The Rock Class is killing me. They are all avid experts who expect me to know everything inside out, after all, I’m the one being paid. In order to justify this income, I have to be the font of all knowledge and lead them further than the known. It is not enough to trot out the obvious, one has to reveal the obscure and tell the tale. Not only that, but the obscure has to be wonderful and the tale revealing and captivating. I have to illustrate it with personal insight, experience and whatever else comes to hand.
I thought I knew it all but I have to delve and research. My lessons at school I can teach standing on my head but this is taking effort. Each week I prepare handouts with biographical details, influences and explanation. These show a professional in-depth expertise. I purchase records and scour the second-hand shops. I buy books to provide me with even more background. I’ve accumulated enough to do a dozen PhDs. I’m really getting into it but it is taking over my life. I don’t have time for anything else.
The problem is that there are very few gems to be found in the obscure and it is very hard to come up with insights that satisfy someone whose life seems extraordinarily tied up with a particular artist or genre. I’m expected to shed further light on someone they know inside out.
I come across the Dylan freak. He actually publishes a magazine with a worldwide readership. In the magazine are in-depth articles on the use of the word ‘blue’ in Dylan songs. He invites me round to see his collection. He has an impressive 1000 albums or so. They are all Dylan. Here is the first album original US pressing, British Pressing, German, Japanese, reissues. There are 40 copies of the first album. Likewise, we go through the rest until we get onto the bootlegs. I am staggered.
He opens some drawers and they are full of audiotapes, hundreds and hundreds of audiotapes, all meticulously catalogued. Chronologically organised live performances. Dylan farting in 61, coughing in 62. He begins playing me snippets to show me the way he substituted a word in this song in 64 and rearranged it in 65. He not only has them but has listened to them all and seems to know them inside out. It is depressingly impressive.
We finish up with his video collection. I find myself looking at a little dot in the centre of the screen. It is about the size of a fifty pence piece. It wavers about and if you use a lot of imagination you can see it is actually Dylan in a spotlight on stage. The soundtrack is distorted to hell and barely recognisable. There are hundreds of them. He spends his life exchanging tapes to complete his collection. Quality does not seem to be a requirement. We are looking at fanatical completism here.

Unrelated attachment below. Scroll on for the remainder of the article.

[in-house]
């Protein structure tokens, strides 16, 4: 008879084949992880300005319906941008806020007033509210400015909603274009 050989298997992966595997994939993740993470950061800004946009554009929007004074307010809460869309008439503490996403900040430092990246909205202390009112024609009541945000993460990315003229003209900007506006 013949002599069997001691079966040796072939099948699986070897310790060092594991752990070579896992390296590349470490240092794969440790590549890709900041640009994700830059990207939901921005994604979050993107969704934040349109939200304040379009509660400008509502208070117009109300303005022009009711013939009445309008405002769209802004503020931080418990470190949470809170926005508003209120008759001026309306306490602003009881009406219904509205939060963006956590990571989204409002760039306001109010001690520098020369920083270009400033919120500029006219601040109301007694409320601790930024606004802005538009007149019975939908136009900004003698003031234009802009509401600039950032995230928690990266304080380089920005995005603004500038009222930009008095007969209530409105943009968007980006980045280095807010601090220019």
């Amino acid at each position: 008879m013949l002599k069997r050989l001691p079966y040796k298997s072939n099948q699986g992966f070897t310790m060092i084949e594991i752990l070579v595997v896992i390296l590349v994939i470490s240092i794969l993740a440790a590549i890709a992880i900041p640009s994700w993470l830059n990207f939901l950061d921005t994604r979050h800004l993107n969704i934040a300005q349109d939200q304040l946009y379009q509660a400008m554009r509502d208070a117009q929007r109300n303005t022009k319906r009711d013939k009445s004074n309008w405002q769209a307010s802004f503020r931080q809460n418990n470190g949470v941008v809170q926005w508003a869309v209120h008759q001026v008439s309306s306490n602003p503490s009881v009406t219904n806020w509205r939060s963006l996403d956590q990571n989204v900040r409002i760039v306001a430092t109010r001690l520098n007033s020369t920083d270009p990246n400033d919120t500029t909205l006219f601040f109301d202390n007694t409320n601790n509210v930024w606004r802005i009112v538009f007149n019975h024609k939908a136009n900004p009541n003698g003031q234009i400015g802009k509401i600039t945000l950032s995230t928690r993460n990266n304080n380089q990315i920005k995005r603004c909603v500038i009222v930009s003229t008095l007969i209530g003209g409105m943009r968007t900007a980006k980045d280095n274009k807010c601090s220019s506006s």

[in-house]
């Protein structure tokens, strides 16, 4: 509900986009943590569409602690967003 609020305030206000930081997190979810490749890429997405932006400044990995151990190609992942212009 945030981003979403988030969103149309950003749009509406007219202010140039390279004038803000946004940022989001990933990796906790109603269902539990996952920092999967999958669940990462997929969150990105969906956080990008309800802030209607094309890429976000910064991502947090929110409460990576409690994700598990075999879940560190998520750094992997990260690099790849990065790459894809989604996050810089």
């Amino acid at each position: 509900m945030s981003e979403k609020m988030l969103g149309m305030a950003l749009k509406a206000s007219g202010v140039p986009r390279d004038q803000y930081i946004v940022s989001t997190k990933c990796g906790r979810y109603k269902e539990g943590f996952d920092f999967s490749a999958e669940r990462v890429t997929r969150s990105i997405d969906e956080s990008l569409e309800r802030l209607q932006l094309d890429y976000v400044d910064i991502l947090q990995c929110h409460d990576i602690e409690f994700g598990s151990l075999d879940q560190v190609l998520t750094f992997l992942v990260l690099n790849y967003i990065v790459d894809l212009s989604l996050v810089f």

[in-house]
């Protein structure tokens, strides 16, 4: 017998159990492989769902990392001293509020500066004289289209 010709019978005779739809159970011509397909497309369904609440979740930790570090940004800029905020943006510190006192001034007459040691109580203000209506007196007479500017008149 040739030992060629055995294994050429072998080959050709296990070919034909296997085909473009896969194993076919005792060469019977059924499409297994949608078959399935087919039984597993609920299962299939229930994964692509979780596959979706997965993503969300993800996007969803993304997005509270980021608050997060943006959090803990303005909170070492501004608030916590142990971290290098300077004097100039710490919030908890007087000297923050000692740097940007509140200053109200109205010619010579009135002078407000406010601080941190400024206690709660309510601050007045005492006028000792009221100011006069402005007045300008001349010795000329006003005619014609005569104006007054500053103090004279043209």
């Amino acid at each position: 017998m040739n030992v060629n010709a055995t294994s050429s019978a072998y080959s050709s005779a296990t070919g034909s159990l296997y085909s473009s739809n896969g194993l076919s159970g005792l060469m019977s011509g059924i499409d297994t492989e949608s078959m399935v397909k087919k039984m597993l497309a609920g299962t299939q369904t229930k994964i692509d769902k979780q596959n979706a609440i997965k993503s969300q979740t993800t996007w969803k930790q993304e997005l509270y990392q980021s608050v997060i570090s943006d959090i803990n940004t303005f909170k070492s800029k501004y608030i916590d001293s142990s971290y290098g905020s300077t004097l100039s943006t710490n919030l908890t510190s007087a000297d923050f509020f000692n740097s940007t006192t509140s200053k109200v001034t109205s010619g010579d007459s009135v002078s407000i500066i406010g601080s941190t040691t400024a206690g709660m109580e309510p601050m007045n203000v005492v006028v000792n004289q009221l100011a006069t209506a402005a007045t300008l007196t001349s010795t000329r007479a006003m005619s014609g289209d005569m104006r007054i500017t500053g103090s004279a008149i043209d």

I return home to review my hour input on the significance of Dylan to the development of Rock Music. I am dealing here with a topic that, in his eyes, could not be adequately covered in anything under 5 years of intensive analysis. My bootleg recordings of the fabled electric Newport Festival and the Judas exchange at Manchester Trade Hall are obviously lightweight.
I become aware that it is not likely to satisfy my Dylan nut.
Another of them has a similar obsession with Pink Floyd. His bootleg collection exceeds my entire album collection.
When I mention the object of their adulation I can feel their eyes burning into me with something verging on patriotic zeal. They analyse my words and gestures. Am I doing justice to it? Does it reveal the essence? Do I eulogise sufficiently? Am I correct? Do I make a gaffe over some biographical detail? Do I understand the music, the lyrics, the soul of the artist? We are talking religion here. I am messing with the bible.
I toy with bringing them in. Involving them in presenting the class on their idols. I toy with asking for their advice. Neither option is viable. I am being paid. They also want to hear me give just significance to their idols. I get by. Somehow I always manage to do justice to the band in question and can fall back on time limitations.
They seem happy.